So the Church preferred going into exile, and accordingly, on the 10th day of February, 1846, I left Brother Heber C. Kimball’s house and crossed the great Mississippi River, for I knew not where, but I had no team, so I left nearly all my little household stuff and went in with my father-in-law in his big five-horse wagon. But the weather was bad, snow, rains and winds came on incessantly so that we could not travel for some weeks, so we lay in camp on Sugar Creek where I again was on guard all the time. My brother Hosea was the captain of all the guards, about 200, and I was a captain of ten.

While we were camped on Sugar Creek, Benjamin Stewart, one of Captain W. I. Earl’s men, shot one of my men by the name of Abner Blackburn, which was done by carelessly handling a big holster pistol. It was only a flesh wound and soon got well. I was there taken with the sore eyes so that when the camp moved on, I had to stay behind a week, but I got my eyes doctored up and rolled ahead, and overtook the camp at what was called Richardson’s Point. I had given my company in charge of Brother Martin Erwell while I was blind with the sore eyes.

It was the 16th of March [1846] when I overtook the camp. We went out to work for the Gentiles to get provisions, for it was so wet and muddy we could not travel, but on the 19th we struck our tents and traveled 15 miles.

Friday, 20th [March 1846] sent my family ahead and stayed back with my company with Brother Brigham. We traveled 12 miles.

Sunday the 22nd, [March 1846] we went on four miles and came to Charlton River where we had a hard road to travel, hills and muddy. I saw 25 yoke of oxen to one wagon to get up a hill. Here we lay in camp until the 1st of April, 1846, during which time I peddled off some books for corn and other provisions. My father-in-law, Brother Anderson, swapped a large wagon for a smaller one, and got a cow, 15 bushel of corn, and 285 pounds of bacon to boot. Here also, some of my men discharged and went back for their families, etc. I was relieved of a great deal of care and anxiety, so we again went on a few miles through mud and mire and camped on Shoal Creek, where I camped with Brother Brigham’s company. Here I herded the cattle.

Friday the 3rd [April 1846] we started early, but there came a thunder shower so that the road got so muddy that we had to double our teams, and so some got stuck in the mud, and did not get to camp that night. So we kept rolling on from place to place through the mud until the 27th when we pitched our tents in a beautiful grove of timber where we began to make a farm. This place was called Garden Grove. Here it was determined by the council that those who were out of provisions should stop and raise a crop. About these times, the rattlesnakes bit a good many of our animals, and there was a great exposure the Saints were forced to undergo. There one of Hosea’s boys died. There was great want of bread in camp, so that we were oppressed on every hand, but we cried to the Lord, who heard our prayers, and we were fed by his all-bountiful hands, but some showed out their evil hearts by their mean mutterings and selfishness.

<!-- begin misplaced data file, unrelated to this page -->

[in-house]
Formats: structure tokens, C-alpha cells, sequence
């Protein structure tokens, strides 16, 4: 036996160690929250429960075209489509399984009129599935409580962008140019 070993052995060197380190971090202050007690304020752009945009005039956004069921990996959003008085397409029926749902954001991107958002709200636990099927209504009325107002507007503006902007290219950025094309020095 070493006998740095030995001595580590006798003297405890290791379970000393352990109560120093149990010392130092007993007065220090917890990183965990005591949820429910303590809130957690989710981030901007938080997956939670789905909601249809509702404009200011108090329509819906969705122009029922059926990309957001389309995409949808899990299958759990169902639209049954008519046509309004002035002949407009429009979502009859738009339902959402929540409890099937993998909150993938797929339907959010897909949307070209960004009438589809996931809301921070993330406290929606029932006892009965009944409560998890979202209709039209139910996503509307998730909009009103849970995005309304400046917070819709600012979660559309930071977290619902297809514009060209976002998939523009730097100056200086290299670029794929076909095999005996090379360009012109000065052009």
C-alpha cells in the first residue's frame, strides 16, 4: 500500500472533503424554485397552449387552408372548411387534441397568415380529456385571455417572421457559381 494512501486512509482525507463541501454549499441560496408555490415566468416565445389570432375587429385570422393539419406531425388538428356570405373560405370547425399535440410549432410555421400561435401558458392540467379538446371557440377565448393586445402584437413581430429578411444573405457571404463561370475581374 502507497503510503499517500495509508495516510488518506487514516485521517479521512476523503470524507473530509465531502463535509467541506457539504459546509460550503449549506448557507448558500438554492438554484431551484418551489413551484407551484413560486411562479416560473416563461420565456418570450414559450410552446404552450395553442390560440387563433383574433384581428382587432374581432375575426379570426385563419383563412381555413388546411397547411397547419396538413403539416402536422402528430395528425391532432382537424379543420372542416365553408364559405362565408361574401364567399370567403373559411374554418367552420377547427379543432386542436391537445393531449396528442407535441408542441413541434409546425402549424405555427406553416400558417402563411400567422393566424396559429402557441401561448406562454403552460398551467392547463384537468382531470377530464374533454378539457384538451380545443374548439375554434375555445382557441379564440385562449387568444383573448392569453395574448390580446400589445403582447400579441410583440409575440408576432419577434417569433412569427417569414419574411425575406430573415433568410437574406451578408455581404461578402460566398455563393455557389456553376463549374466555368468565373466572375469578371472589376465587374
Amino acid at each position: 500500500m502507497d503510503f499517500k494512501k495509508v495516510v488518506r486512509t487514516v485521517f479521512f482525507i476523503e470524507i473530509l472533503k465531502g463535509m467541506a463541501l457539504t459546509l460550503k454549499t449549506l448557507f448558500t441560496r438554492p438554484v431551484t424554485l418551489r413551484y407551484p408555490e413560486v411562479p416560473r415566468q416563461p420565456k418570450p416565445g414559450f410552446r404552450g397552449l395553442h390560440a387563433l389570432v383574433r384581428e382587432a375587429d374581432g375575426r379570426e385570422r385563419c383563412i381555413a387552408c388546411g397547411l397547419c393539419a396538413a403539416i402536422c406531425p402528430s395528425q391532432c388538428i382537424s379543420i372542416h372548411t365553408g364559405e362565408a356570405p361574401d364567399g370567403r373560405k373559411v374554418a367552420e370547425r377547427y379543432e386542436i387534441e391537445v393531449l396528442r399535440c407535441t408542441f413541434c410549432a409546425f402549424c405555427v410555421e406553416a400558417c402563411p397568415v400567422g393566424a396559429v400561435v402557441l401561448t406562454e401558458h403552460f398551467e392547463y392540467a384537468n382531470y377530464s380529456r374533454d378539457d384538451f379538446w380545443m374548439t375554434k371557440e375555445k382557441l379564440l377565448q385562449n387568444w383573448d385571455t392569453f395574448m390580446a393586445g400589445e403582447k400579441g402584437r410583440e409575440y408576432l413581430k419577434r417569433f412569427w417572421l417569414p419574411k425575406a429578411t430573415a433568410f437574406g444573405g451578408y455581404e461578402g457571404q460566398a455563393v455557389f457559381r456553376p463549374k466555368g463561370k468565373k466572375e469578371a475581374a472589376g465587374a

On the 15th [May 1846] the camp rolled on, but I still stayed at camp for I was quite sick and worn out by continually herding stock and waiting on the sick.

Tuesday the 19th [May 1846] we again set off for the next location.

Saturday, the 23rd [May 1846] we overtook the main camp on the middle fork of the Grand River, which is a rich prairie country with beautiful groves of timber on the water courses. Here we stayed until Tuesday, the 2nd of June, 1846, when the camp began to move off, and I and my father-in-law had to go down to Grand River 40 or 50 miles to get some cattle that he had traded a wagon for.

On the 9th of June, 1846, I was taken with something like a fit which caused me to fall in the fire, but did not get burned.

On the 11th [June, 1846] we moved into a house belonging to a man named Logan.

Friday the 12th of June, 1846, I was taken with a hot fever and continued to get worse for some time so that I was only able to speak when I was sent for by Brother Brigham to go in the [Mormon] Battalion to fight the Mexicans.

Saturday the 20th [June, 1846] the fever began to subside so there began to be some hopes of my recovery.

On the 25th [June, 1846] I was well enough to sit up in the wagon so we started for Garden Grove, where we arrived on the 28th, and on the 30th [June, 1846] we moved into Brother Duncan McArthur’s house, who was very kind to me in my affliction. Here I remained for some time, gaining strength slowly.

July 20th, 1846, I again began to work. My wife and children had the sore eyes on account of our exposure.

August 4, 1846, I sent off some kegs and bad cords which I had made, by Brother McArthur to sell to get some little notions to make us comfortable. My eyes got so sore I could scarcely see to work.

August 21st [1846] I began to cut a set of house logs, and on the 22nd, I finished cutting them so I hauled my logs and built me a house and before I could get it done, my wife was taken down with the bilious fever and was very sick so that I could do nothing but tend her, until the 25th, when Allen, my youngest son was taken with a bad diarrhea, and came near dying.